A lot of retailers will try to convince you to buy a sofa based on price, on appearance or promises of style, comfort or prestige. The fact is a sofa is a big investment, not so much in terms of cost, but in terms of longevity. A quality sofa is going to be with you a long time.
Other major purchases such as diamond rings, Persian carpets and original works of art have their finer points on display for all the world to see all the time. But with sofas, the quality lies far below the surface, down in the padding, the springs and the frame. The external appearance only tells a small part of the story.
To help you make the right choice, weíve assembled a few questions to ask, along with some things to think for each one.
Whoís the sofa for?
If you have children, stain resistant fabrics should be top of mind. If you have toddlers, you may want to stay away from loose cushions because theyíll end up in a pile in front of the television or as fodder for a fight between siblings. Teens like to stretch out. So do adults with children as they call asleep watching TV or reading a bedtime story. If youíre a single adult, you want to think about the friends you entertain and how you entertain them. If you have an elderly person in the home, you may want to sacrifice some comfort for ease of egress. Firmer cushions can help an older person get in and out of the sofa without assistance. Defining your needs will not only determine the type of sofa you want, but the size and arrangement.
How will it be used?
If youíre going to be watching your favorite shows on the boob tube you want the minimum length to be 5 Ĺ
to 6 feet so you can stretch out. If you donít have small kids who will take the pillows to the four corners of the world, you may want to consider pillow back sofas. They come in handy when you want to lie down. If youíre doing a lot of entertaining, you want a sofa that has a more tailored, formal look to it. When it comes to choosing the right arms, squares are more contemporary or modern and discourage people from sitting on them at parties, which reduces wear and tear. If you plan on lying on the sofa, youíll want rounder corners. Even with a pillow, the squared edges can get uncomfortable.
Where is the sofa going?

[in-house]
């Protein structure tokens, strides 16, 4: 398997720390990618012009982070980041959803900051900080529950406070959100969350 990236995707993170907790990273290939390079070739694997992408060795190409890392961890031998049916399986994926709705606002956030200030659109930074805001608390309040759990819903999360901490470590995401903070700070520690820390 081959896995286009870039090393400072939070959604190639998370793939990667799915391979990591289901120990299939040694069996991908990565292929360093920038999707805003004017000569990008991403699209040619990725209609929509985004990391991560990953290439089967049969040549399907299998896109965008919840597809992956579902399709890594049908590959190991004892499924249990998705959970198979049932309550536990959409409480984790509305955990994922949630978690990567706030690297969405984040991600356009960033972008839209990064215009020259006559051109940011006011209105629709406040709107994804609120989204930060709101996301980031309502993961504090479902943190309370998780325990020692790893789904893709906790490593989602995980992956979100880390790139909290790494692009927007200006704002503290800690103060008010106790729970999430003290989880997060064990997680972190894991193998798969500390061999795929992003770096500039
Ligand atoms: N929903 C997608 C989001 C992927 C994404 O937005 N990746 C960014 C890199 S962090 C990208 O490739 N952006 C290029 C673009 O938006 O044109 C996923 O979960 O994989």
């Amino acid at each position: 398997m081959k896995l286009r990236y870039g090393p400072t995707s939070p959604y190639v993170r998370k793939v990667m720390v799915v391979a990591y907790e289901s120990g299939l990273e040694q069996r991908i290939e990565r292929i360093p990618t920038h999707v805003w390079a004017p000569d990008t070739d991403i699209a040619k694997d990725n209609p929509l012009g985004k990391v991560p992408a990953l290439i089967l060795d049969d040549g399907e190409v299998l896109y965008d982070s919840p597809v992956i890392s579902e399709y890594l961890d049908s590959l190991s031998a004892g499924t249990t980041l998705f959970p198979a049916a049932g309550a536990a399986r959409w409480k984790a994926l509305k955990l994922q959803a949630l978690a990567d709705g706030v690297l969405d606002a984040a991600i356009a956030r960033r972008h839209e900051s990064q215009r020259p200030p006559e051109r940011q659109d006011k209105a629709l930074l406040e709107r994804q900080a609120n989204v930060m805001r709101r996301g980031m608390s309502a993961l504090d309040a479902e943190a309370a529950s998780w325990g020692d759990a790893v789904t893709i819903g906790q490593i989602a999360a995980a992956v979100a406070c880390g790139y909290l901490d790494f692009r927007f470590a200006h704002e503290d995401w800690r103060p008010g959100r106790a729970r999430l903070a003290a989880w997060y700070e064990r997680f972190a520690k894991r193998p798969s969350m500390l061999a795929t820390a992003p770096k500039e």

Living room furnishings tend to be more formal looking than those in a family room or home theater. As such, they have a tighter look to them, the have a more luxurious feel to them and they can have imposing style. They are meant to be the centerpiece of the room. You may even want to consider a sectional for the living room. For the family room or home theater, comfort is more important than style. You can go with something that is more overstuffed and casual. You want the piece in these rooms to be welcoming, since long hours are often spent on them.
When are you using the sofa?
This seems like a strange question. But the time of day helps determine what kind of fabric you want to use. If the sofa is for use during the daytime, consider buying a sofa that has brighter, easy to maintain fabric. If youíre going to be entertaining primarily in the evening, you can go with something a little more exotic, such as mohair velvet, silk or damask. If you have guests who occasionally stay the night, you may want to consider buying a sofa that can accommodate an adult sleeper.
Itís whatís on the inside, really!
1. The frame
Think of the frame as being the bones of the sofa. Like your own bones, you want the frame to be strong. Kiln dried hardwood that is free of knots is the sign of mid- to high-end furniture. Lower end sofas are usually constructed with laminates, metal and plastic. Glued dowels are preferable to nails or screws, which become loose over time.
2. Under the hood
On higher quality sofas, upholsterers attach the heavy-duty seat springs individually to the jute webbing using clips. They then hand tie them to one another using an eight-way tie. Lower quality sofas use pre-fab coils, which can still be good. Avoid zigzag springs entirely. They wonít hold up over time.
3. The stuffing
Down wrapped, high-density foam is the best out there. Make sure you ask for the down-to-foam ratio though before you buy a sofa. The government allows for a 15% margin of error on this, so factor that into your calculations of how much is really foam and how much is down. And 80/20 mix may only be 5% wrapped down.
4. The little things that make a difference
Quality cushions are lined. If yours arenít you may not be getting what youíre paying for. Open a cushion and see if itís lined. This helps keep the feathers from poking through and reduces stress on the exterior fabric.
5. Itís a match
Now, the final indicator. Look at the fabric. If it has a pattern on it and is high quality, the patterns will match from one
place to another. If they donít you may be buying a less expensive sofa with a more expensive price tag.
Finally, sit on the sofa, lie on it, relax, lean forward, and sink back. Does it feel comfortable to you? Once you sofa has passed the top five tests and is comfortable to boot, youíre ready to buy your sofa in complete confidence.
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